What Not to Do Online: Don't Just Stop Thinking and Shove

What Not to Do Online: Don't Just Stop Thinking and Shove

Once the pot grows bigger than the stacks left behind, players often tend to underestimate the mistakes that can be made.

The fact is, your poker calculations should not stop until all the money is in the middle. As long as there is something left for which to play, it should always be clear to you when acting whether you are bluffing, value betting, looking to get to a showdown, or looking to catch a bluff.

The following hand of six-handed 100NL provides a clear example of a player reaching that point in a hand where the pot became so big compared to the remaining stacks, he chose to shove rather than to think.

A Raising War Preflop

The hand starts with a break-even regular raising from under the gun 3x to $3. It folds to the small blind where another break-even regular three-bet to $12. After the big blind folded, under the UTG player four-bet to $27.

The players had $115 in the effective stacks. Let's stop the action right here and talk about ranges.

It goes without saying that either player should want to get all in with {a-}{a-}, but for hands like {a-}{k-} and {q-}{q-} it may not be so clear that the small blind will want to go all in and be called.

These hands are actually a kind of semi-bluff when pushed preflop. When the small blind gets it all in with these hands and is called, he is hoping to run into the bottom of the under the gun's get-it-all-in range. When you prefer folds to calls, but have equity just in case, you're semi-bluffing by definition.

For this reason, many players have opted to begin flat-calling in such narrow-range situations. If they call with strong hands like {a-}{k-} and {q-}{q-}, they can win money postflop from keeping opponent's bluffs in the pot, hands they often dominate.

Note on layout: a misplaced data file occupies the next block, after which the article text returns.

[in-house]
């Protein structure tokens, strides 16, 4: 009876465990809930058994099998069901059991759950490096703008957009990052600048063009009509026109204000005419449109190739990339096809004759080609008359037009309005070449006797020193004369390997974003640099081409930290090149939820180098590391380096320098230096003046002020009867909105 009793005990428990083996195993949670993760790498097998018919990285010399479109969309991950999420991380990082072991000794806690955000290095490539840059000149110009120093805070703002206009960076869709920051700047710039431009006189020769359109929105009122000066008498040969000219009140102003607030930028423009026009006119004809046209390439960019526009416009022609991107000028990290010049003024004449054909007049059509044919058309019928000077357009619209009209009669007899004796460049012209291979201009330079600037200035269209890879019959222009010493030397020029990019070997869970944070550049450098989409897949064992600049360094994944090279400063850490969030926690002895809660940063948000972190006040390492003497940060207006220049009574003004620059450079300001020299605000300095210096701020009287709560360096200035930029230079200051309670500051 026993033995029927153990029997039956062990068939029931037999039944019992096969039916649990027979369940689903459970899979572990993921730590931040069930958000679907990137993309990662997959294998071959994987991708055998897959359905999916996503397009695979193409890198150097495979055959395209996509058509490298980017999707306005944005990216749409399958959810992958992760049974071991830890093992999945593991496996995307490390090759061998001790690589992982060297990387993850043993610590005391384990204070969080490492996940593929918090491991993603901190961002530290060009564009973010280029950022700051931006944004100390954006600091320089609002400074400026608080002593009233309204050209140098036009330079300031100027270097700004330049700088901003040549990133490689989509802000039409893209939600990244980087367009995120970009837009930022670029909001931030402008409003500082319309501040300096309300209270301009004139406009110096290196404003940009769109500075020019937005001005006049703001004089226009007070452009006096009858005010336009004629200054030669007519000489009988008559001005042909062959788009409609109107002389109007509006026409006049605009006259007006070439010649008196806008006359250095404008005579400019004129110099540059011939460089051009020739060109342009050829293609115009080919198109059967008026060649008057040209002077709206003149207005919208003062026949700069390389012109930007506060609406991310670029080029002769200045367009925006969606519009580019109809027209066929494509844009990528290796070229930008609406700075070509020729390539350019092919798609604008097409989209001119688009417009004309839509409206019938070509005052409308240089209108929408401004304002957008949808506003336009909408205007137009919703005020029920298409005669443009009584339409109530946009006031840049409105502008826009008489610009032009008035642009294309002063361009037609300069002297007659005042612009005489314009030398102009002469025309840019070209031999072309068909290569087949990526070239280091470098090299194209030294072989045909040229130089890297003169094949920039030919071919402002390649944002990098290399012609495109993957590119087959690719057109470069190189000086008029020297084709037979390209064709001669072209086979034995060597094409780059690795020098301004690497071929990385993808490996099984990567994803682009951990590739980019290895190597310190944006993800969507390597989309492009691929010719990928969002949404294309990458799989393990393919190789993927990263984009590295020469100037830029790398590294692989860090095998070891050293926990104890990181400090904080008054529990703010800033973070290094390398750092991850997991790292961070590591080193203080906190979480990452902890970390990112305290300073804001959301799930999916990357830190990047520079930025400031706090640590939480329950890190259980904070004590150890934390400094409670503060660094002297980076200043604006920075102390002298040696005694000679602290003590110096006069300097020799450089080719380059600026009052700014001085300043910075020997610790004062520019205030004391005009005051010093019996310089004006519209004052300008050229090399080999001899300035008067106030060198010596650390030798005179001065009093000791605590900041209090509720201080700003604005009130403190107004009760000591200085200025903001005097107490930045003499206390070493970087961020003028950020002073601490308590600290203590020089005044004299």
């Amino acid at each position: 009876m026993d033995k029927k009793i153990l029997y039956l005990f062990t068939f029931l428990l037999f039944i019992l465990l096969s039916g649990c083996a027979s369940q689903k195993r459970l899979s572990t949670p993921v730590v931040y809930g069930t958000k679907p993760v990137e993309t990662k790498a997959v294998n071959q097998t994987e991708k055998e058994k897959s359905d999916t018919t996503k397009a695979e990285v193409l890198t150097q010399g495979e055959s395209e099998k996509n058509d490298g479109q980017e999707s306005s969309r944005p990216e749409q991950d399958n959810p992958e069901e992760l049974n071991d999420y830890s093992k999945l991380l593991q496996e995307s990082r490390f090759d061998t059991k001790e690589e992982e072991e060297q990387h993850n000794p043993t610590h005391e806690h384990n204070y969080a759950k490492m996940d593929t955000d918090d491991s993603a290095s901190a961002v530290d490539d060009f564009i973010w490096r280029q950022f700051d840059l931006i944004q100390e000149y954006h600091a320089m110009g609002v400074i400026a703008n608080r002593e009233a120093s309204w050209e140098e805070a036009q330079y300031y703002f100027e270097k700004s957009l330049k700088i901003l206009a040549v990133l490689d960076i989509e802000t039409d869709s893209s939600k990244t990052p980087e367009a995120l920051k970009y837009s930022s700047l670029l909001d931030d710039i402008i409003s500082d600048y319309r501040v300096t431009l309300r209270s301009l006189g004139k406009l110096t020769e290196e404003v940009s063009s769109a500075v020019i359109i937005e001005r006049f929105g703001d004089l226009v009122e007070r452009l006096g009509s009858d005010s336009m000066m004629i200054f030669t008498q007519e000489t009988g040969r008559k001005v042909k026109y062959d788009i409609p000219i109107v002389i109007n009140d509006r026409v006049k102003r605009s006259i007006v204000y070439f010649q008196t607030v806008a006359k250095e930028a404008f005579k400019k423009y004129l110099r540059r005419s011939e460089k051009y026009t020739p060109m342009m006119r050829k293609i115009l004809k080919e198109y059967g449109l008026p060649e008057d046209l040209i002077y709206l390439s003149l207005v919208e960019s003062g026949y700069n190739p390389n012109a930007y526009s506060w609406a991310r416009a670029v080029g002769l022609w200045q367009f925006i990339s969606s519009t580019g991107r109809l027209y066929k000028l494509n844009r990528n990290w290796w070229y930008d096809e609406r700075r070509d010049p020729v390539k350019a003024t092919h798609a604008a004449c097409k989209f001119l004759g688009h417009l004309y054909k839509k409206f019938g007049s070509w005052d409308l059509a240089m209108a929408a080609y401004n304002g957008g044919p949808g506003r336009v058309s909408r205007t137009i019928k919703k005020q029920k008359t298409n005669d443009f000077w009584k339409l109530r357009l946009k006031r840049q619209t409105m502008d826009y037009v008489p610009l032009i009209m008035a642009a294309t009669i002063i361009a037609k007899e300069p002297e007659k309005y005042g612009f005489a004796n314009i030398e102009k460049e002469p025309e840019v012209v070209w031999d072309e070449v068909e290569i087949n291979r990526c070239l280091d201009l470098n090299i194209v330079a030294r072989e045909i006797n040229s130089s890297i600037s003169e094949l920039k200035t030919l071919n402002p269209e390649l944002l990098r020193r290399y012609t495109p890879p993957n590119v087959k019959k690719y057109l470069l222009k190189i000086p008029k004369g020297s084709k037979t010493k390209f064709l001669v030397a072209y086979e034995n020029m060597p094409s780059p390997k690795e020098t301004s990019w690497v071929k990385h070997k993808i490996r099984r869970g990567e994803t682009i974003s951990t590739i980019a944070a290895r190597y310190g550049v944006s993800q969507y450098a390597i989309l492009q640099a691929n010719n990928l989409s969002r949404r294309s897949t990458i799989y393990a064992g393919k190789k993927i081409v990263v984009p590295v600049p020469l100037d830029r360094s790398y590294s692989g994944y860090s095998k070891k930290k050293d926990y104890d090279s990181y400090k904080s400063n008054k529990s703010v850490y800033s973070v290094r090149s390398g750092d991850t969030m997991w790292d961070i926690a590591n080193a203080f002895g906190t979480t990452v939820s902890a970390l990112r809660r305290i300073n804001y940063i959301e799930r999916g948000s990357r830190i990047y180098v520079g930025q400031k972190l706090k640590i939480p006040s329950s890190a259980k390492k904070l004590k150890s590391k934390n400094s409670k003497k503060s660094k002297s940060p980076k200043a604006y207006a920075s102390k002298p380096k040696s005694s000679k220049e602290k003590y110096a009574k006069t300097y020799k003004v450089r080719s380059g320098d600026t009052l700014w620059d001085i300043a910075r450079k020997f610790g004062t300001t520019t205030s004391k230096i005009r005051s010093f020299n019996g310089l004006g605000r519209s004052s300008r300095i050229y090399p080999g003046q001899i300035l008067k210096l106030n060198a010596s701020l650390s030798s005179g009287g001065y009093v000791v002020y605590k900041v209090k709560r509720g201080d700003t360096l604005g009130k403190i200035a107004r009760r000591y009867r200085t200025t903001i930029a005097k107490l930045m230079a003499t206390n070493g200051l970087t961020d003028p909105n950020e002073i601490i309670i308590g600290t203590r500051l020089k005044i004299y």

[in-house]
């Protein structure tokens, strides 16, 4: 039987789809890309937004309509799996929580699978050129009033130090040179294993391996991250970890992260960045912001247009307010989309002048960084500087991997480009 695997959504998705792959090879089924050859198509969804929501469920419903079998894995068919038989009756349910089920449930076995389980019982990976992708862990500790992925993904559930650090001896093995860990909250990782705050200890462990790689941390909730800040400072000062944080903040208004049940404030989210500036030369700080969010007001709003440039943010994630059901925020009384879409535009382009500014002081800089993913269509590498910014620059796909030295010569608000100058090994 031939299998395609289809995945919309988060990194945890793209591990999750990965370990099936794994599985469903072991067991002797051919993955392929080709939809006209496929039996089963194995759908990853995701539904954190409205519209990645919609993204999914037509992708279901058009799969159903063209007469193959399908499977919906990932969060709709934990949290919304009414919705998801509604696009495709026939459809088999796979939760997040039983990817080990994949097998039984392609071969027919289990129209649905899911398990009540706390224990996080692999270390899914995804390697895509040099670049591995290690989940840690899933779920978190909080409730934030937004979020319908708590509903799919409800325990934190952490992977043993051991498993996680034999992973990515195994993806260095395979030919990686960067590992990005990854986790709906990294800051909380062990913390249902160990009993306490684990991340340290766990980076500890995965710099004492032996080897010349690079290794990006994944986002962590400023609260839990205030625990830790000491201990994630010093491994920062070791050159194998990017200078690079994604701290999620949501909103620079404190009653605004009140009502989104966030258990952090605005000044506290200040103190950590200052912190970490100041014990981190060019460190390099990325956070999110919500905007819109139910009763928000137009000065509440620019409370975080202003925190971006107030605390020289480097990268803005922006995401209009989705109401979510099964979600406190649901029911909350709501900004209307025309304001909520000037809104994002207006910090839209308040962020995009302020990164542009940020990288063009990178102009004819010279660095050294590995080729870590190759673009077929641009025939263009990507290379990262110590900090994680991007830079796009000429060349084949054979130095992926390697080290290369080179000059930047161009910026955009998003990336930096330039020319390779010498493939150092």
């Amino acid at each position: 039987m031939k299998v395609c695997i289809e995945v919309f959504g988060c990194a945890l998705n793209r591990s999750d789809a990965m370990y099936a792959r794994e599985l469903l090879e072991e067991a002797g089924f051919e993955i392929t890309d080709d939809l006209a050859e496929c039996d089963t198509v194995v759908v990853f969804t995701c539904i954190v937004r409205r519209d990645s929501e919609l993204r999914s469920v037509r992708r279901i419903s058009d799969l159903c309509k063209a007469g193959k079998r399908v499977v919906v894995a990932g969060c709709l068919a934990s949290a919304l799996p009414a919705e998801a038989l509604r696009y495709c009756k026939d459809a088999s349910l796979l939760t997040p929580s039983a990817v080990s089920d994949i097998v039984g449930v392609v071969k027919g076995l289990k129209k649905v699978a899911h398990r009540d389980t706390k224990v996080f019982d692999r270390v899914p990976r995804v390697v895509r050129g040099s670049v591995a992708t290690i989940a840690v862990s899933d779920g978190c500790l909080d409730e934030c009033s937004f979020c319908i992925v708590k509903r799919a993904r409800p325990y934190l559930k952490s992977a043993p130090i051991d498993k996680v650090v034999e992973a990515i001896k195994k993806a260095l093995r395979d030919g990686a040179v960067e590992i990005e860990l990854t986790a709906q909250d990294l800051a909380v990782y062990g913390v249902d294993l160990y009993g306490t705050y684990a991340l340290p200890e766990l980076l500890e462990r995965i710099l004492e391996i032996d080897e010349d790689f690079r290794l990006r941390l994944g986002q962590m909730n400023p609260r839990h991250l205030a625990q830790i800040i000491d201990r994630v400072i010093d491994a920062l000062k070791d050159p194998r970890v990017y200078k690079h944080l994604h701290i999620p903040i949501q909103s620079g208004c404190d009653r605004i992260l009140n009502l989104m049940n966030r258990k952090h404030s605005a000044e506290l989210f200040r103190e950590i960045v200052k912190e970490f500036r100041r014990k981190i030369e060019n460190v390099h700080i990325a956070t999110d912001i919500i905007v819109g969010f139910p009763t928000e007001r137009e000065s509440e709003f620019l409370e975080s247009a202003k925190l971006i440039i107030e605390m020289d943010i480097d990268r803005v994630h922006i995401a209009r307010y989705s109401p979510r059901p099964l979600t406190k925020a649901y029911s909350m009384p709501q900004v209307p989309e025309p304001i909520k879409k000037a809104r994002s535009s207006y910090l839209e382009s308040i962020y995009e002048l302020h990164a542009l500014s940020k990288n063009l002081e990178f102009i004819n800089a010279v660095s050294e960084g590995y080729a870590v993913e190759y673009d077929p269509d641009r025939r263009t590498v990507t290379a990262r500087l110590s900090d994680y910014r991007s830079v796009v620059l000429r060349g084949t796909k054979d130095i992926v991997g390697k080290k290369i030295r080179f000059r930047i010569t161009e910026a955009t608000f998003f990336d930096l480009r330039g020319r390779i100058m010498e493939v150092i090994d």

This is an important point since the small blind did end up calling the UTG player's four-bet. So we have two ranges — the small blind's, which is quite strong and includes {a-}{k-} and {q-}{q-} but not {a-}{a-}, and under the gun's range, which includes {a-}{a-} and {k-}{k-}, but might also include {k-}{j-} and {a-}{x-} bluffs. Calls in this situation should be strong, while raises could be weak.

Getting to the Turn

The flop came {j-Diamonds}{8-Clubs}{2-Hearts}, and the small blind checked. Under the gun kept the lead with a small bet of $14 into $55. The small blind decided this was the time to raise, making the price of poker $47. That seemed to be representing {j-}{j-}, though such a hand could easily slow play as well. Under the gun called.

The pot had ballooned to $149 with just $55 effectively behind when the turn brought the {a-Diamonds}, putting two diamonds on the board (along with the jack). A lot of action had taken place, but the hand, and hence the decision-making, was not over.

Now let's consider under the gun's most vulnerable hands on this turn card, {q-}{q-} and {k-}{k-}. If the small blind goes all in, maybe UTG will call, maybe he won't. He could fold such hands given that so much pressure has been applied and the board now has multiple threats to his hand. It is hard to see what pocket queens could be ahead of, no matter how good the price to call. At the same time, {a-}{k-} just paired up and would have no intention of folding.

That is why small blind should be interested in shoving this turn card with bluffs and checking to call with value hands. The small blind can always put the last $55 into the pot with a hand like {a-}{j-} or {j-}{j-} on the river if this turn checks through.

What is not going to happen when small blind moves all in here is for under the gun to call with something weak (i.e., with something he might have bluffed with had the SB checked).

Those considerations may seem unimportant, but small blind in this instance happened to be holding {k-Clubs}{k-Spades}, a hand with which he had flat-called UTG's four-bet preflop, got into a situation on the flop he liked enough to check-raise, then turned an ace.

And that's when the small blind went all in.

With his exact hand, check-calling all in on the turn would clearly have been the superior play. For one thing, he is never getting an ace to fold by shoving. Also, by shoving he could get {q-}{q-} — his main value target — out of the pot, which he doesn't want, either.

Think Further Than Results

It would not have mattered in this instance, since under the gun held {a-Clubs}{a-Spades} and had turned top set. The small blind was behind at every decision point of the hand. But that won't always be the case.

We need to keep thinking in spots such as this. Sure the pot is already big and the next mistake won't be as big, perhaps, as the last one was. But that is not a reason not to play with precision.

What do you think?

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